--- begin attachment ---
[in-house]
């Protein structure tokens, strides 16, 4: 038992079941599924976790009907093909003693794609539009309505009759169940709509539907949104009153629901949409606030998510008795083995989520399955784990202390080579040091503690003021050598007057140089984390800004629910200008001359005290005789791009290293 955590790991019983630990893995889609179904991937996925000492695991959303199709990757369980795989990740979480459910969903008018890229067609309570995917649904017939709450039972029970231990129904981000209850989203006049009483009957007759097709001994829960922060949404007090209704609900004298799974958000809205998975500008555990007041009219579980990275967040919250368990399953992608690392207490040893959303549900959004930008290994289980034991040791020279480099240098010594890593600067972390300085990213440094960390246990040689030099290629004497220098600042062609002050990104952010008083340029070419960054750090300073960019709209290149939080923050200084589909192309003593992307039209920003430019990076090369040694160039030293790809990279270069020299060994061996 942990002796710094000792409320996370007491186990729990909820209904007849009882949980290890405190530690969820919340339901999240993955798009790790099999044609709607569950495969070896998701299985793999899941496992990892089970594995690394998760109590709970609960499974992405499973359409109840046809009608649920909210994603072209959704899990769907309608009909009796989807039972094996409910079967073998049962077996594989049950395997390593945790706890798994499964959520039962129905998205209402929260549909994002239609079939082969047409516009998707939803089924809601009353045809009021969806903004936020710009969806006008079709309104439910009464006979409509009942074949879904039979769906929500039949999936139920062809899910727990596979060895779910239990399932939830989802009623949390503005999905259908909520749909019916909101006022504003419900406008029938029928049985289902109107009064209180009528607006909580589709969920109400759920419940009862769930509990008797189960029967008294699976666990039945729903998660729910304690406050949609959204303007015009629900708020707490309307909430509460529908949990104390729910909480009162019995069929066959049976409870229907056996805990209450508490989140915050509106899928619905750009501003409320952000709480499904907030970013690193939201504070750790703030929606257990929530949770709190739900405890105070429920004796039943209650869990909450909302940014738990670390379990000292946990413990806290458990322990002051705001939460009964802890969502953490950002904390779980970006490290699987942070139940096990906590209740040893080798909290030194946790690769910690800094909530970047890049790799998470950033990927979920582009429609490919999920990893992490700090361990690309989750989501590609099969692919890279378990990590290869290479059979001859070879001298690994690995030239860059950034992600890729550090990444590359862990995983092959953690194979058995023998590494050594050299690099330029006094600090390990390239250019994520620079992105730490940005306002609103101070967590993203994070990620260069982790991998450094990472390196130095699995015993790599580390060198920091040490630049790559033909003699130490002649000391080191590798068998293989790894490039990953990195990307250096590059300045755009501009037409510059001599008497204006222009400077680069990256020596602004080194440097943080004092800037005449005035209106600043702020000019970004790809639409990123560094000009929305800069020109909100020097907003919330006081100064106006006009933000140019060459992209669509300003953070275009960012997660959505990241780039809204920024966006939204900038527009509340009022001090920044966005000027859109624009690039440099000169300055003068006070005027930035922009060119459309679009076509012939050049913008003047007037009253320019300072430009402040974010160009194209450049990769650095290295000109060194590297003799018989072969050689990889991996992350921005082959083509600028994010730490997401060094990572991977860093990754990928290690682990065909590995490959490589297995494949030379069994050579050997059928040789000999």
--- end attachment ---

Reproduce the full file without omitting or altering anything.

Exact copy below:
[in-house]
């Protein structure tokens, strides 16, 4: 038992079941599924976790009907093909003693794609539009309505009759169940709509539907949104009153629901949409606030998510008795083995989520399955784990202390080579040091503690003021050598007057140089984390800004629910200008001359005290005789791009290293 955590790991019983630990893995889609179904991937996925000492695991959303199709990757369980795989990740979480459910969903008018890229067609309570995917649904017939709450039972029970231990129904981000209850989203006049009483009957007759097709001994829960922060949404007090209704609900004298799974958000809205998975500008555990007041009219579980990275967040919250368990399953992608690392207490040893959303549900959004930008290994289980034991040791020279480099240098010594890593600067972390300085990213440094960390246990040689030099290629004497220098600042062609002050990104952010008083340029070419960054750090300073960019709209290149939080923050200084589909192309003593992307039209920003430019990076090369040694160039030293790809990279270069020299060994061996 942990002796710094000792409320996370007491186990729990909820209904007849009882949980290890405190530690969820919340339901999240993955798009790790099999044609709607569950495969070896998701299985793999899941496992990892089970594995690394998760109590709970609960499974992405499973359409109840046809009608649920909210994603072209959704899990769907309608009909009796989807039972094996409910079967073998049962077996594989049950395997390593945790706890798994499964959520039962129905998205209402929260549909994002239609079939082969047409516009998707939803089924809601009353045809009021969806903004936020710009969806006008079709309104439910009464006979409509009942074949879904039979769906929500039949999936139920062809899910727990596979060895779910239990399932939830989802009623949390503005999905259908909520749909019916909101006022504003419900406008029938029928049985289902109107009064209180009528607006909580589709969920109400759920419940009862769930509990008797189960029967008294699976666990039945729903998660729910304690406050949609959204303007015009629900708020707490309307909430509460529908949990104390729910909480009162019995069929066959049976409870229907056996805990209450508490989140915050509106899928619905750009501003409320952000709480499904907030970013690193939201504070750790703030929606257990929530949770709190739900405890105070429920004796039943209650869990909450909302940014738990670390379990000292946990413990806290458990322990002051705001939460009964802890969502953490950002904390779980970006490290699987942070139940096990906590209740040893080798909290030194946790690769910690800094909530970047890049790799998470950033990927979920582009429609490919999920990893992490700090361990690309989750989501590609099969692919890279378990990590290869290479059979001859070879001298690994690995030239860059950034992600890729550090990444590359862990995983092959953690194979058995023998590494050594050299690099330029006094600090390990390239250019994520620079992105730490940005306002609103101070967590993203994070990620260069982790991998450094990472390196130095699995015993790599580390060198920091040490630049790559033909003699130490002649000391080191590798068998293989790894490039990953990195990307250096590059300045755009501009037409510059001599008497204006222009400077680069990256020596602004080194440097943080004092800037005449005035209106600043702020000019970004790809639409990123560094000009929305800069020109909100020097907003919330006081100064106006006009933000140019060459992209669509300003953070275009960012997660959505990241780039809204920024966006939204900038527009509340009022001090920044966005000027859109624009690039440099000169300055003068006070005027930035922009060119459309679009076509012939050049913008003047007037009253320019300072430009402040974010160009194209450049990769650095290295000109060194590297003799018989072969050689990889991996992350921005082959083509600028994010730490997401060094990572991977860093990754990928290690682990065909590995490959490589297995494949030379069994050579050997059928040789000999």